Customer Charter for seamless travel at interchanges

A customer charter sets the standards for a company regarding customer service. The charter is shared with all passengers and employees of the transport company so they work under the customer charter to assure the best customer service possible.  A charter explains different areas where passengers can expect service. Customer service goes beyond listening and helping customers, but also involves other elements such as information and privacy.

A customer charter helps to focus better the services of an organisation and helps to place the customers at the centre. It can be considered as a voluntary agreement between the public transport operators and its customers. It sets the standards that the customer can expect and explains what to do if there is a disruption in the service provision. It helps the organisation to clearly define what its services are. It also helps management to set out to the employees what is actually important. Often the customer charter is developed for the transport services provided, and is less focused on what the customer can expect at the interchanges. Now public transport services at some networks are separated from the infrastructure, the development of a dedicated interchange customer charter may be of use. Also, the increasing importance other services at larger interchanges might imply the need to develop an interchange customer charter such as this. Items that should be taken into account when preparing an interchange customer charter including: • Identifying the standards that a customer can expect at an interchange • Explaining to the customers how they can complain if the service is not correctly provided, or how to submit ideas on how services can be improved • The charter should be easy to understand and accessible • Both customers and employees should be involved • It should include a chapter on further service improvements and how they will be met in time • Linking the charter to relevant legislation, if any • The charter should be dated and it be updated at frequent intervals

All passengers of a transport company have access to the customer charter. This may be online or a physical copy. Regardless, customers expect the items stated in the customer charter to be provided and it is the transport company’s responsibility to comply.

NODES strategic objectiveContribution
Enhance accessibility and integration ++
Enhance intermodality ++
Enhance liveability ++
Increase safety and security conditions +
Increase economic viability and costs efficiency 0
Stimulate local economy 0
Increase environmental efficiency 0
Increase energy efficiency 0

Good practice

There are no examples known within the NODES project of specific Interchange Customer charters.

Application in NODES sites

The tool was tested for Thessaloniki’s interchanges The thorough study of the OASTh passenger charter revealed the complete absence of any reference to interchanges. The document refers generally to the services that OASTh is responsible for providing its passengers, with no particular responsibilities for interchanges. Under European Regulation 181/2011 and European Directive 2013/11, which has been in effect since 01.03.2013, there is a requirement to revise the Passenger Charter accordingly. This need has highlighted to the operator (OASTh) and the Greek Ministry of Transport by ThePTA. A particular reference will be made to interchanges in order to enhance the passenger charter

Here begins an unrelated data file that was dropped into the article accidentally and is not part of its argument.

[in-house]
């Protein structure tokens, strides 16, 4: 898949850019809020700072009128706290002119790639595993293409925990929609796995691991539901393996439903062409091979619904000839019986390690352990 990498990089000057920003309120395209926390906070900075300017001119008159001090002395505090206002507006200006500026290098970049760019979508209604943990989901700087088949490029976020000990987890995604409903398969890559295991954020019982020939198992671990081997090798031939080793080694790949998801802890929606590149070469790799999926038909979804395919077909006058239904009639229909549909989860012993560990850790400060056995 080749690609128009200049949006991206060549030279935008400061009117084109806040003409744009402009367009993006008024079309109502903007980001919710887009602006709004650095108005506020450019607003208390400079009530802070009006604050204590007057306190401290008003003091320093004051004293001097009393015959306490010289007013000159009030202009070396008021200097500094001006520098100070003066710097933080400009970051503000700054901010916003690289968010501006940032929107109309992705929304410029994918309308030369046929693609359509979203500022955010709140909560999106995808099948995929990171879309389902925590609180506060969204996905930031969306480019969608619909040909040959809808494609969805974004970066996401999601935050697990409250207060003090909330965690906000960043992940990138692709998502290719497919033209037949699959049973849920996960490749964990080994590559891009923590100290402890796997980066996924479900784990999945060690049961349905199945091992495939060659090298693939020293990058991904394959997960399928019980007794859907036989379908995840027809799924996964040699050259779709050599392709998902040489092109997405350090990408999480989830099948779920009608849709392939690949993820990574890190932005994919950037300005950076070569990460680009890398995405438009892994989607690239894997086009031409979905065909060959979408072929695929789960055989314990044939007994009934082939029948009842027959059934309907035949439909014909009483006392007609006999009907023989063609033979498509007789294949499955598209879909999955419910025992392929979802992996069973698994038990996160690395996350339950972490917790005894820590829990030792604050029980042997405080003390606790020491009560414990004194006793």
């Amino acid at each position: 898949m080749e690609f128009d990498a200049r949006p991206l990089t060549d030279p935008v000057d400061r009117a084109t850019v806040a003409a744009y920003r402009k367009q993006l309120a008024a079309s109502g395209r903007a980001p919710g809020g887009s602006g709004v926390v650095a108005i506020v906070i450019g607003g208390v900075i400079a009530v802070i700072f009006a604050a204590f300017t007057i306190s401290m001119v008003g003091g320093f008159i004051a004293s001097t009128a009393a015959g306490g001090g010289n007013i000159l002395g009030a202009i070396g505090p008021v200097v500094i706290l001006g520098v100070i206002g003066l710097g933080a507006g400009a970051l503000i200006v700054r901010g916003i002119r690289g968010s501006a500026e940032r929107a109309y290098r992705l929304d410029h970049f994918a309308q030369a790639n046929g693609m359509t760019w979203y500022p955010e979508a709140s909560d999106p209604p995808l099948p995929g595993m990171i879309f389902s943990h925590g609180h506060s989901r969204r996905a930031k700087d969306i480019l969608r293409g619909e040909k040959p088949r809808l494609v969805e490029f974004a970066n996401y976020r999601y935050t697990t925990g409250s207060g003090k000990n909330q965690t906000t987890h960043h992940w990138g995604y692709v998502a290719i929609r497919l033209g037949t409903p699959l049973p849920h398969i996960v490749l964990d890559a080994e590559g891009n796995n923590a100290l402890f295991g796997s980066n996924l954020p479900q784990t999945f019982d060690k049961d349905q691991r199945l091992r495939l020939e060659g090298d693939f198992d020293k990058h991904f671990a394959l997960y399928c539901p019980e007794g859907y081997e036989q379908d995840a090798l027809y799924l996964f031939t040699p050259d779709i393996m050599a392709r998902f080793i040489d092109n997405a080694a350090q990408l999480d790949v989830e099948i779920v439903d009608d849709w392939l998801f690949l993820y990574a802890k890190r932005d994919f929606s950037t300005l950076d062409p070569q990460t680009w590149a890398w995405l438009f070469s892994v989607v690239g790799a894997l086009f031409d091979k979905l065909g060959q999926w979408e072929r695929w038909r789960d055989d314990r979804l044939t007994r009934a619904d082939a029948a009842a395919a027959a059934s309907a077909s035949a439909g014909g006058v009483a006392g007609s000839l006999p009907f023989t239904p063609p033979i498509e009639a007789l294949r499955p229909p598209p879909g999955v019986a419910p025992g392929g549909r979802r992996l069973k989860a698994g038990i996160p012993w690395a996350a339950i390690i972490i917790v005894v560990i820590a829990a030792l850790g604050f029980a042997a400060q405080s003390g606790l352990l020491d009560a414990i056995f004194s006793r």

Other good practices

Customer charters are often part of wider public transport customer charters. In the UK’s Strategic public transport partnerships, in which the public transport services are separated from the interchange management, more details are available about how interchanges are maintained and improved. Nevertheless, this focus often on infrastructure improvements, with little focus on customer needs.

In the FIRST West England customer charter, the following references and statements are found in relation to the interchange:

  • The maintenance of up-to-date roadside or bus station information (where this is not undertaken by the Local Authority).
  • We will maintain travel shops in a good condition, ensuring that leaflets and other information are available and up to date • Where bus stations are under our control, we will endeavour to keep them clean and to have litter and graffiti removed as soon as possible. • All posters displayed at our bus stations and travel shops will be current, appropriate for the location and professionally produced. • We will not allow hand-drawn, written signs or written posters unless it is an emergency situation.

Potential interchange performance improvement

A good customer charter as such will not lead to a more smooth interchange, but it will help the organisation to take a first step and focus on what is really important.


A customer charter can be developed at relatively low cost. Most resources are related to building the relationship with the customer. This should not just be an obligatory process, but will demonstrate genuine involvement and putting the customer first.


Institute of the customer service

FIRST group

Putting the Customer first

VanHagen DeBruyn The Ten Commandments def